Sunday, 23 April 2017

22nd April 1917 on 22nd April 2017

I'm just back from a few days visiting Arras. We took in: the Wellington Tunnels; Hervin Farm Cemetery where RGH is buried; the Vimy Memorial and the Arras Memorial before heading home. We visited Robert's grave on the hundredth anniversary of his death. A more detailed blogpost will follow soon, but in the meantime, here are some images from that day and the Hervin Farm:

Sunday, 16 April 2017

The Arras novel is taking shape...

Edited extract from a draft section of the book I'm writing about Robert Gooding Henson and the Battle of Arras:

Thousands of Tommies, all together, were training for the battle that would soon come. Flagged courses were constructed over the rough terrain, where they would rehearse movements over and over again. The weather was cold, storms intermittently battering them in every way over and over again. The only relief was the resumption of the sporting tournament. One day, when the snow fell and obliterated the pitch, the officers decided they should forego football and a boxing tournament was organised. 

Whilst thousands of soldiers were accommodated in secret rough-hewn tunnels dug under the decimated city of Arras, Robert’s Battalion were shifted in buses to Dieval for Brigade exercises, then marched to Hermaville, a farming village just eight miles west of Arras. This day, 7th April, was an auspicious day for the Somerset regiment. This was Jellalabad Day, which celebrated the regiment’s successful escape from a trapped position in Jellalabad during the Afghan War in 1842. Celebrating one of Somerset’s greatest military victories on the eve of their greatest sacrifice was an irony that was yet to occur to most of them. Huts were set up with a piano, crates of beer, and a musical evening was provided for all the men. 

On 8th April, the men were settled into tents just outside a larger, more industrial village named Maroeuil, which was four miles closer to Arras. Unlike the twenty-four thousand soldiers who surged from the hidden tunnels in the city to take the Germans by surprise, Robert’s Battalion camped out. Whilst in a heavily wooded area, they were still more vulnerable and more likely to be spotted by German aerial reconnaissance. A party of officers, in an unusually intrepid operation, reconnoitred the trenches north of Arras ahead of the attack, and a plan was hatched.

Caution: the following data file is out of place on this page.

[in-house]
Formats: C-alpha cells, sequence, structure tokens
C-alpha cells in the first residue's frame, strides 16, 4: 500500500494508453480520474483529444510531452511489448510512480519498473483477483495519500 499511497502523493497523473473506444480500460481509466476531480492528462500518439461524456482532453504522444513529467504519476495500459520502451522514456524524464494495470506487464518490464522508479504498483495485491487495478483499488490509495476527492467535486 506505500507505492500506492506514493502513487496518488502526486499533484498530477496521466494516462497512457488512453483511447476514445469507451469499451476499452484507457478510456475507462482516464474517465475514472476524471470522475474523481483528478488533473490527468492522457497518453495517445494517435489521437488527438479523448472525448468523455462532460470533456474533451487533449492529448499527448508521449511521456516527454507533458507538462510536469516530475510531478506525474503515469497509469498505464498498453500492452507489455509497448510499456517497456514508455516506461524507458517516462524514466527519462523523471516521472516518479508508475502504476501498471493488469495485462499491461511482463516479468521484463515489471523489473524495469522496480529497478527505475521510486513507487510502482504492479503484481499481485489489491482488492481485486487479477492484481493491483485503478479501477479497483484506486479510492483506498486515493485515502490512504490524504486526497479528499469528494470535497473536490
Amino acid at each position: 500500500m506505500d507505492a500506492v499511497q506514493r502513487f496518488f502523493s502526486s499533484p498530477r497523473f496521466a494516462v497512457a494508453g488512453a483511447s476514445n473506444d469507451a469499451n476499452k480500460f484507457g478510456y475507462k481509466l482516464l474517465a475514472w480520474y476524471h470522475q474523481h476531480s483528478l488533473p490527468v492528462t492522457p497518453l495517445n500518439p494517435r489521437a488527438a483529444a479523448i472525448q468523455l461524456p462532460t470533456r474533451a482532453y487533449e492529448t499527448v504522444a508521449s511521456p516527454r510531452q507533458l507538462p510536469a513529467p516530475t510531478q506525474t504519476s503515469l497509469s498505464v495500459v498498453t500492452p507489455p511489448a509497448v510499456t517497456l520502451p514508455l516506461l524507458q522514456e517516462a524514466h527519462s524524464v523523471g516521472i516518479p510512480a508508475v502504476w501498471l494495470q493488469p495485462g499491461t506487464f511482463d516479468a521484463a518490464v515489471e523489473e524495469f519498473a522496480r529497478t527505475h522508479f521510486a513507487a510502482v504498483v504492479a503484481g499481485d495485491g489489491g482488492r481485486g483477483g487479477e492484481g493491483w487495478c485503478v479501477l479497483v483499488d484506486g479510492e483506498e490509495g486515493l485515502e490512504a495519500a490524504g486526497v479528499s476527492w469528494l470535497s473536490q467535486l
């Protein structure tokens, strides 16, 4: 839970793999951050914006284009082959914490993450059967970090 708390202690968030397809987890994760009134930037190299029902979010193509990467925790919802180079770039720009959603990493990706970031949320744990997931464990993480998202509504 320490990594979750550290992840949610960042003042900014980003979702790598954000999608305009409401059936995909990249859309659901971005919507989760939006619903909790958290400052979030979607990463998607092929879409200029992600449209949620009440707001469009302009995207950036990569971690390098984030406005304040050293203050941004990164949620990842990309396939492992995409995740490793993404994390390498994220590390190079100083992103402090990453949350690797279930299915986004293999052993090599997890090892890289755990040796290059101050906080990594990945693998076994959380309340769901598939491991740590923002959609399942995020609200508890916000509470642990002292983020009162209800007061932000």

They followed their orders but were not yet to know the full scope of what lay ahead of them. Troops from Australia, Canada, France, Scotland, England, Ireland and Wales were all defending the Ypres Salient and driving the Germans back long the line of the River Scarpe, and had been doing so for months that extended into years. The Fourth Division, of which the Somerset Light Infantry was a part, had orders to capture a section of the German trench system known as the Hyderabad Redoubt, north-east of the village of Fampoux...

Whilst this is taken from the book, it doesn't include anything to do with plot or characters. We'll save that for another day. I've taken the factual framework and constructed a fictional narrative that focuses on Robert's imagined experiences and later, how this relates to events after the war.

The 100th anniversary of the First Battle of Arras was recently commemorated on 9th April. Robert died on 22nd April. More on that soon...

Monday, 10 April 2017

Every Man Remembered

A little plug here for this website:

From the website's home page:

"Over 1.1 million Service men and women lost their lives during the First World War. We invite you to create a dedication to one of them, and to place a poppy on our map in their memory".

There's a really interesting interactive map, which enabled me to locate Robert Gooding Henson there along with the many also buried at Hervin Farm cemetery.

9th April was the 100th anniversary of the beginning of the Battle of Arras, bringing with it some strange family synchronicities which I will detail in a later blog post and also in the book. The book now has something of a structure. I have taken what I know of Robert's life (very little except where he lived and when and some sketchy family history)  and the movements of the Somerset Light Infantry, and woven it into a fictional narrative. Robert Gooding Henson is a character in the story. 20,000 words in and I'm close to the end of 1916. I don't know for certain whether Robert saw action in 1916, but the dates of everything else make it plausible, so my story has him at thr front during the winter of 1916. The book's second section will then move us to 1917 and the Battle of Arras. I have this roughed out but will be seeking out more detail to help with this when I visit Arras shortly. Subsequent sections of the book will bring the present into play, where I will be using a section about my father and then about my trip to Arras. After 1917, it's fairly fluid at the moment.

In 12 days, it will be a hundred years since Robert Gooding Henson died, just one of a great many remembered this month at Arras. A great many Scottish fell at Arras, as commemorated here, and Canadians too, at Vimy Ridge, as seen here. 

Another interesting article here:

and here:

Image result for football somerset light infantryIn November 1916, a "light company" sporting competition was organised whilst they were in a rest and train period away from the Front Line. Was RGH ever in a football team such as this?